Friday, March 26, 2021


     Recently I had an epiphany that the female side of my family also have a story to be told. There is not as much information on the maternal side but nevertheless it's important. 

     My great grandma Barbara was born in  1840 and died in 1911. She was married in 1862. She died before my Dad was born so I didn't get stories from him about his grandmother. My oldest aunt would have been about 11 when her grandma died but Aunt Martha didn't live close to us so we didn't get the stories. When my great grandma  came to Canada she brought all of her adult children. She was 65 years old when she came to the homestead.  She lived in a very small wooden house which was poorly built and very cold. She died of tuberculosis in 1911. 

      My grandma Caroline was born in 1874   and died in 1948. Grandma was a very hard working woman who survived under harsh circumstances. She never had electricity in her house and running water came in a pail from the well. So it was much work for her to raise 8 children under these circumstances. 

     Grandma had to be industrious to have enough food to last for a year. She was a skillful gardener and raised enough food to keep her family fed for the year. Her children spent much time in the garden weeding and then had to bring water by pail to water some of the plants. She had chickens, ducks and geese that provided meat and the chickens also produced eggs. They sometimes gathered wild duck eggs. My aunt told me how grandma told her to tell the difference between a fresh duck egg and one that had been hatching. She was also told to only take one or two eggs at a time. She also had a few cows so had milk and cream. Some game was also taken from time to time.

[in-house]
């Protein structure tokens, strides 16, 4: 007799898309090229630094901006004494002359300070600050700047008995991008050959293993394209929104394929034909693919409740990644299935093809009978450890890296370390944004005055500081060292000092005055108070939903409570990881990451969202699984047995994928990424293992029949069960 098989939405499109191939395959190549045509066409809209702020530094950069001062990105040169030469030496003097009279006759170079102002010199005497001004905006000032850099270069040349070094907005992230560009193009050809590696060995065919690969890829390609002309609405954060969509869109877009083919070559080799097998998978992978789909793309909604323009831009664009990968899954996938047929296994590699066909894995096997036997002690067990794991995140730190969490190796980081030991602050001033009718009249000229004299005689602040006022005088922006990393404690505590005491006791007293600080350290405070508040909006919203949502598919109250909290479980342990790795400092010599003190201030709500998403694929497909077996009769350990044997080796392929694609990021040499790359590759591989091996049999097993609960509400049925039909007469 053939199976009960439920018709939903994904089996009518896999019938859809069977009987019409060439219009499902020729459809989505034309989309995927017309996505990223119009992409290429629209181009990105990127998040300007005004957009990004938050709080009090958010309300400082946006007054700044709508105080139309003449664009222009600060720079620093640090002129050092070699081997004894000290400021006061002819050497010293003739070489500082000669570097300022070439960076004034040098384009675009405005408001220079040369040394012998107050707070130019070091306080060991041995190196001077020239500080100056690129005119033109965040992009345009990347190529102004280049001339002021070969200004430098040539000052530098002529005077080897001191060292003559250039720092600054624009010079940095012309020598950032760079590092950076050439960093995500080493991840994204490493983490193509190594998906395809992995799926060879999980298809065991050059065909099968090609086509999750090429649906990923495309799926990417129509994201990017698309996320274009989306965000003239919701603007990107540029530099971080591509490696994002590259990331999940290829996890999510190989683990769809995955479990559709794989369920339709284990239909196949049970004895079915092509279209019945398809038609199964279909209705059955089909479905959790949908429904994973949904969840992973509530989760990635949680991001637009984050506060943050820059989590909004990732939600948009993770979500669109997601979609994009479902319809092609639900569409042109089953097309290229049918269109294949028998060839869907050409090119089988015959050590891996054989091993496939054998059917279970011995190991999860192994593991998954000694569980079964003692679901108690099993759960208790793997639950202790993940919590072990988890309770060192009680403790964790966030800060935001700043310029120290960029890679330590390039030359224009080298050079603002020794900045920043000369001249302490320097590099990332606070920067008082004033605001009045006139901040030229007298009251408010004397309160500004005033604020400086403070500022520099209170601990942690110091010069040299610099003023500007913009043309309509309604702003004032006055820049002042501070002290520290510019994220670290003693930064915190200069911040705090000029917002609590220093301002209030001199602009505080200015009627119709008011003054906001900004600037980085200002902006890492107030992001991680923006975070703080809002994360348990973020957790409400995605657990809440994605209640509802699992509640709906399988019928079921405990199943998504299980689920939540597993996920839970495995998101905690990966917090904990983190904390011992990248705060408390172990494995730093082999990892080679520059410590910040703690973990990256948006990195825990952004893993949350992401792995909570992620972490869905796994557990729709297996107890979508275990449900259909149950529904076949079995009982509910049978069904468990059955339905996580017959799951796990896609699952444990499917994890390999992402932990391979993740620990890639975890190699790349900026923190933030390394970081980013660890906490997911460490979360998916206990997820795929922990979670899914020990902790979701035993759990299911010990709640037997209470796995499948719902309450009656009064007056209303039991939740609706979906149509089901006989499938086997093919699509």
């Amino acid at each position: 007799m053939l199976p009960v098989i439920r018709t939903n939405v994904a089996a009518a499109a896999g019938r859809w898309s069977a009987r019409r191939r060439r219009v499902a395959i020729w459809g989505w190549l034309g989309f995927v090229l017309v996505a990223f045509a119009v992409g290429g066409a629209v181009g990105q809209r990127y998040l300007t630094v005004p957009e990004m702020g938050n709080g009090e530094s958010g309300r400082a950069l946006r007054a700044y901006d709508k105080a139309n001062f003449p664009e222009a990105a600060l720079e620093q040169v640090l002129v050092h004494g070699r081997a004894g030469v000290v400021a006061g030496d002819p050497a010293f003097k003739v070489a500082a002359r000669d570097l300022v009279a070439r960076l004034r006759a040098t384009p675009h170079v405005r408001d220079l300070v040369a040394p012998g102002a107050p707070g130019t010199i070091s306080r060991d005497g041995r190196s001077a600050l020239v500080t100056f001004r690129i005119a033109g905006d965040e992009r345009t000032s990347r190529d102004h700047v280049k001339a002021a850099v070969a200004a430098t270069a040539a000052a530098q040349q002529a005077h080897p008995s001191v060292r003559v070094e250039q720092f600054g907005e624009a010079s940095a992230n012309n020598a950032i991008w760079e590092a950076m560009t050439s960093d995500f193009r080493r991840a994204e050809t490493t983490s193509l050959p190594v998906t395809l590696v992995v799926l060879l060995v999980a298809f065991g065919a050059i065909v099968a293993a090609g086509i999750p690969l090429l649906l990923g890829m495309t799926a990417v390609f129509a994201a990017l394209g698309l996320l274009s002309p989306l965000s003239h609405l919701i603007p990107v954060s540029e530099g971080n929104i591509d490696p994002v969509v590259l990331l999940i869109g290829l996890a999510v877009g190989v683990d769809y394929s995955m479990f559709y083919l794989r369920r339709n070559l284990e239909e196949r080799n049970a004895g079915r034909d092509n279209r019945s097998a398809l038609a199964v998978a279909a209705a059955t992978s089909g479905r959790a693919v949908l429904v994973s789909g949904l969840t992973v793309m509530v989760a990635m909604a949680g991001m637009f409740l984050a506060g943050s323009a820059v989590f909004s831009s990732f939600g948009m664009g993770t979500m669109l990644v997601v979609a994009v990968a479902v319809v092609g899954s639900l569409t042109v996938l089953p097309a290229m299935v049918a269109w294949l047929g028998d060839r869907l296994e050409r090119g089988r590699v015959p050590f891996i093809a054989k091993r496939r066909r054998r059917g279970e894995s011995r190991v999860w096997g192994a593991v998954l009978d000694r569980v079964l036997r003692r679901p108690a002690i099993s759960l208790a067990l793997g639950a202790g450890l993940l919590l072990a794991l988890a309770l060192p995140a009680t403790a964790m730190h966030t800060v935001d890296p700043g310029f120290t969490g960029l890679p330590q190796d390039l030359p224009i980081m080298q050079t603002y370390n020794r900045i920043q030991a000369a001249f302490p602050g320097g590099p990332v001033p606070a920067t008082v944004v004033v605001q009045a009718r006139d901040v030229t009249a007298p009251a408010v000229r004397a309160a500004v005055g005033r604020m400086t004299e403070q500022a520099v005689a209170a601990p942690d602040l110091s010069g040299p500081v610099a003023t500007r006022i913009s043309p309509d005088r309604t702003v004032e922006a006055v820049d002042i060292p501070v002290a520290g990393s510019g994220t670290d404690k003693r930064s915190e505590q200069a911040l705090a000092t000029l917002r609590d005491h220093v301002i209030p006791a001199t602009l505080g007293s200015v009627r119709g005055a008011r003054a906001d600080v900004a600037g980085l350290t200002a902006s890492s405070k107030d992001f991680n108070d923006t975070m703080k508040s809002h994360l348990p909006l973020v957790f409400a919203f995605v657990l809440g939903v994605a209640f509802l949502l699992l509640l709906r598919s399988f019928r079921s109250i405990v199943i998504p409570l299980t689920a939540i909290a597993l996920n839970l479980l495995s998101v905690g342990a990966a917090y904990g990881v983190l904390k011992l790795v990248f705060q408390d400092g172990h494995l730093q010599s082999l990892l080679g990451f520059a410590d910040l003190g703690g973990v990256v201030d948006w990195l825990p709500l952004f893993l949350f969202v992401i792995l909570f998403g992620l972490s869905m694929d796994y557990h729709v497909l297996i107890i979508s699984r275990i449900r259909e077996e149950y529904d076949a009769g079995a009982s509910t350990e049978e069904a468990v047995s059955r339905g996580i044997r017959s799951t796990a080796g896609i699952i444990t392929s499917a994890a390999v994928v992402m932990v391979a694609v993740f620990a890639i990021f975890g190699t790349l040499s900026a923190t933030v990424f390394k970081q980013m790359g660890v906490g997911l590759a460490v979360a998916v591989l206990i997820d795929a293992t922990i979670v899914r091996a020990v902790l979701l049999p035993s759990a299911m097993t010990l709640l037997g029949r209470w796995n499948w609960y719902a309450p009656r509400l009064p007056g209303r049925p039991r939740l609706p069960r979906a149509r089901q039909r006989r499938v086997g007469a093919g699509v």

Very little was bought from the store...sugar, salt, coffee, yeast. Grain was hauled to a mill and made into flour. 

     Cabbages and potatoes were the main crop. The cabbages were made into sauerkraut and in that way the cabbage was preserved. 

     I remember going to grandma's house when some of her sons were there. They would talk about the good donuts Grandma made. In no time flat donuts were being made . I remember these fresh donuts and how Dad and his brothers enjoyed coffee and donuts. The family always spoke German when they were together as this was their first language. 

    At one time Grandma made all clothing for the family. It's amazing how much she could knit...socks, mitts, hats and more. They made goose down quilts. The houses would freeze out at night so a goose down quilt kept you warm. I remember Grandma and her daughter in laws making a quilt . They worked quickly but it was a lot of work. My cousin Betty sat under the frame and pushed the needles back up to the top. At the end of the day they had another quilt made. 

     Grandma was very practical. Houses were cold and she dressed for comfort and not style. She wore combinations fleece lined underwear and felt boots. 

     In 1946 Grandma moved into the little village into a house with no running water or electricity. 

    At 70 years of age they had no savings and were supported by some of their children. They each got a $5.00 per month old age pension. Other than that they still raised their own food. 

    Looking back she lived a very successful life under challenging circumstances. 

    We liked our Grandma even if most of the time she was busy and rather stern. She would sometimes take us into the dark stairwell to set the mood and tell us stories that were always scary. I remember her chuckling over these stories. 

    Grandma died in 1948 at age 72 .